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How farmers are solving 4 common challenges with precision ag

January 16, 2023

When it comes to defining the core value of precision ag technology, farmers often cite the professional and personal payback.

The benefits range from the practical – such as solving equipment compatibility headaches and improving crop consistency with repeatable guidance – to the intangible advantages of reducing stress and maximizing time. 

While the pace of precision ag today can be overwhelming, it’s worth revisiting how proven technology solutions can conquer common challenges to improve farm performance, production and profitability.

1. Overcoming Labor Limitations 

The availability of part-time or permanent equipment operators continues to be a global challenge for farmers. While fully autonomous innovations may alleviate labor constraints in the future, adoption of brand-agnostic guidance and modern in-cab displays allow farmers to make the most of their current help.

With three full-time and three contract employees, Australian farmer David Caslick can’t afford to spend extensive time training operators. His investment in compatible, user-friendly technology streamlines the process - regardless of equipment brand - converting training time into up-time in the field. 

In 2010, Caslick started with a Trimble EZ-Guide 250® display and has since added autosteer on his fleet of tractors, the Field-IQ crop input control system on his sprayer, CenterPoint® RTX positioning, and, most recently, upgraded to the GFX-1060 display. 

“Anyone can jump into any tractor and it doesn’t have to be the same brand. It’s made me a lot more comfortable hiring temporary labor as it’s so easy to train them for doing the day’s work,” Caslick says.

2. Accomplishing More, Using Less

The rising cost of production – from fuel to fertilizer – is another challenge that farmers are using precision ag tools to help overcome.

For California farmer Scott Seus, smarter water management is critical to raising a profitable specialty crop, and that starts with having a connected technology platform across the operation.

“Water efficiency is the foremost thing we’re thinking about, from field to field,” he says. “We’re turning a corner now to nudge a little more performance out of our specialty plants with more integrated tools to make the most of our critical resources at any given time.” 

3. Smarter Resource Management

Progressive adoption of precision tools allows farmers to maximize efficiency and minimize risk. And sustainable, regenerative ag practices will favor farmers who have captured the economic and environmental ROI of foundational technology.

For example, Caslick runs Precision-IQ with his equipment guidance and has seen a 10-15% savings, particularly on chemicals for spraying, since he began using precision ag technology.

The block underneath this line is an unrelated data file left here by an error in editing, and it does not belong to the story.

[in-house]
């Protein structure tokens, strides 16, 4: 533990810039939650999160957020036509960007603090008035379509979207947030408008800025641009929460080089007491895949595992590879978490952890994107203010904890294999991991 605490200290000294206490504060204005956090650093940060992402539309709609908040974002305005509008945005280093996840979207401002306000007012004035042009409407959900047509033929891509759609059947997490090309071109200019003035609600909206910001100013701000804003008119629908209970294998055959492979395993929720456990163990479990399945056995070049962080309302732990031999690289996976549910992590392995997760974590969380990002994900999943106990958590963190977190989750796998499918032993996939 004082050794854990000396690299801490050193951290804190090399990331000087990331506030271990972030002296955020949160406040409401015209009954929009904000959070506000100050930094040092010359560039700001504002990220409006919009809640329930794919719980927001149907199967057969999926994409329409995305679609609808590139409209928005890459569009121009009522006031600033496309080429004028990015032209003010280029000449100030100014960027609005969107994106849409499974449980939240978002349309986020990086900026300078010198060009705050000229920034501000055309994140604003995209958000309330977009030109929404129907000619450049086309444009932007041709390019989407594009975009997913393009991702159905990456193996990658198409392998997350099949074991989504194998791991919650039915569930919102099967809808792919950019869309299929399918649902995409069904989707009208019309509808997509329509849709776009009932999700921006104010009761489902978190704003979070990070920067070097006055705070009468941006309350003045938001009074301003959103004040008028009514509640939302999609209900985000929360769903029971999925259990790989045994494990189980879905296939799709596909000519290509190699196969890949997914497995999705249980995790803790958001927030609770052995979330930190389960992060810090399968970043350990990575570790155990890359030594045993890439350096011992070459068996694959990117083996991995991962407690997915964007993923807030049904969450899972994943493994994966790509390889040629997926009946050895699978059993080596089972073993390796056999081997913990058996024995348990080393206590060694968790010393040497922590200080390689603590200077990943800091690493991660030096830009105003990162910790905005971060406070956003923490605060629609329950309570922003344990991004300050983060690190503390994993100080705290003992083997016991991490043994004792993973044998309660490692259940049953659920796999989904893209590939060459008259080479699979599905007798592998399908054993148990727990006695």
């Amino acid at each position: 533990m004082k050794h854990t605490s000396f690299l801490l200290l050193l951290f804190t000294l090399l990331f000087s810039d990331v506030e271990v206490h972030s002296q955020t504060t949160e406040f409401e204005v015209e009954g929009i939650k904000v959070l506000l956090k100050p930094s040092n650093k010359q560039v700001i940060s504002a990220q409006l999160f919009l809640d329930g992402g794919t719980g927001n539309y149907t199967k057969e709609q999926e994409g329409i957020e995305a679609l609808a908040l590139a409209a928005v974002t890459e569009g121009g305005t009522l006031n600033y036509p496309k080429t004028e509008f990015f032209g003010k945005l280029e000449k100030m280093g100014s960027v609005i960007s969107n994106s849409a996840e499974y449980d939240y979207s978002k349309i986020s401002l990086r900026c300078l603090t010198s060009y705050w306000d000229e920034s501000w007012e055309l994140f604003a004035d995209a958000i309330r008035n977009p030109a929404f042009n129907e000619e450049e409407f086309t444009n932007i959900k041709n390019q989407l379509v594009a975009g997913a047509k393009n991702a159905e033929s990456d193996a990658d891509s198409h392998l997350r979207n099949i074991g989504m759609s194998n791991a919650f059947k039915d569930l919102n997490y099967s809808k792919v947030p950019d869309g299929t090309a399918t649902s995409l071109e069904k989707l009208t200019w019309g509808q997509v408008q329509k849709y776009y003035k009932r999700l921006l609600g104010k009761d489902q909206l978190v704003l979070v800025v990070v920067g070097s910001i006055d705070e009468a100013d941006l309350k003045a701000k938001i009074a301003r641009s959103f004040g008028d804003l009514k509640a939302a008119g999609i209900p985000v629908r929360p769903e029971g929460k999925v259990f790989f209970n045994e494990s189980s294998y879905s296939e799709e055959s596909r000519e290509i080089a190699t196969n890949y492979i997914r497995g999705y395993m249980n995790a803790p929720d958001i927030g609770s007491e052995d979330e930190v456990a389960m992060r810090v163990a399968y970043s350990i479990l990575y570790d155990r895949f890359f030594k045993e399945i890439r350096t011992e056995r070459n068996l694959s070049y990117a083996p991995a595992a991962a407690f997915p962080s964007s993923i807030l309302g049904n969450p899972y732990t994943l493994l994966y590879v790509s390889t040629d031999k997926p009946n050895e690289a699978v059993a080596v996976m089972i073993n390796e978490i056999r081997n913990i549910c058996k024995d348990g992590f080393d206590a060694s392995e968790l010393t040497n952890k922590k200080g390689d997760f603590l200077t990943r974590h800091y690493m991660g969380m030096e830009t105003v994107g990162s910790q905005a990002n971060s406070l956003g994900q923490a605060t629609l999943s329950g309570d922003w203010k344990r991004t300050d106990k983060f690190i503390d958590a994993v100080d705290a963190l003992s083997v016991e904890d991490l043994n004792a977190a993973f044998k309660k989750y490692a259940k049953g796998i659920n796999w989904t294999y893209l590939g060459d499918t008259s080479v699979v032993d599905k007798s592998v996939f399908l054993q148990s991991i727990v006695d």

And fellow Australian Tim Simpson has also prioritized precision ag adoption to stretch input investments since returning to the family farm in 2017. He started with autosteer and most recently added the GFX-1260 display with ISOBUS controls. 

“With commodity prices and input costs rising, businesses have to invest in precision ag to remain profitable,” he says. “Since adopting precision ag tools, our farm has noticed considerable savings in fertilizer and seed and chemicals. I don’t think it’s a big number to say if you invest in precision ag, you’ll see a 5-10% benefit in savings.” 

“Since using precision ag, I’ve noticed a 10-15% savings, particularly on chemicals for spraying.” - David Caslick, Australian Farmer 

4. Simple, But Specific
With a diverse fleet of equipment including tractors, combines and swathers, Oregon farmer Jason Dennis has 4-5 machines running in the field at any given time. And raising profitable alfalfa, hay, carrot seed and grass seed requires that his equipment and operators provide reliable, repeatable results

He runs a GFX-1060 display in the cab of his Case IH Puma tractor and CenterPoint RTX positioning. The tools equip operators with simple, yet specific solutions for accurate planting, spraying and harvesting.

Trusting the technology and the understanding operators have of it boosts the confidence Dennis has in annually raising a profitable crop.

 “I’ve noticed a lot less driver fatigue and a lot more production since I’ve put guidance on my equipment.”- Jason Dennis, Oregon Farmer

“Training was really easy, and navigating the menus was simple and straightforward. The screens are easy to set up, easy to navigate,” he says. “We’re cultivating right next to that carrot seed, so we need to maintain that sub-inch or inch accuracy because if we hit that seed, we’re out that money.”

Ready to get started? Visit Trimble Virtual Farm to learn how Trimble precision solutions can help you solve some of your most common challenges to run a more profitable, productive farm operation.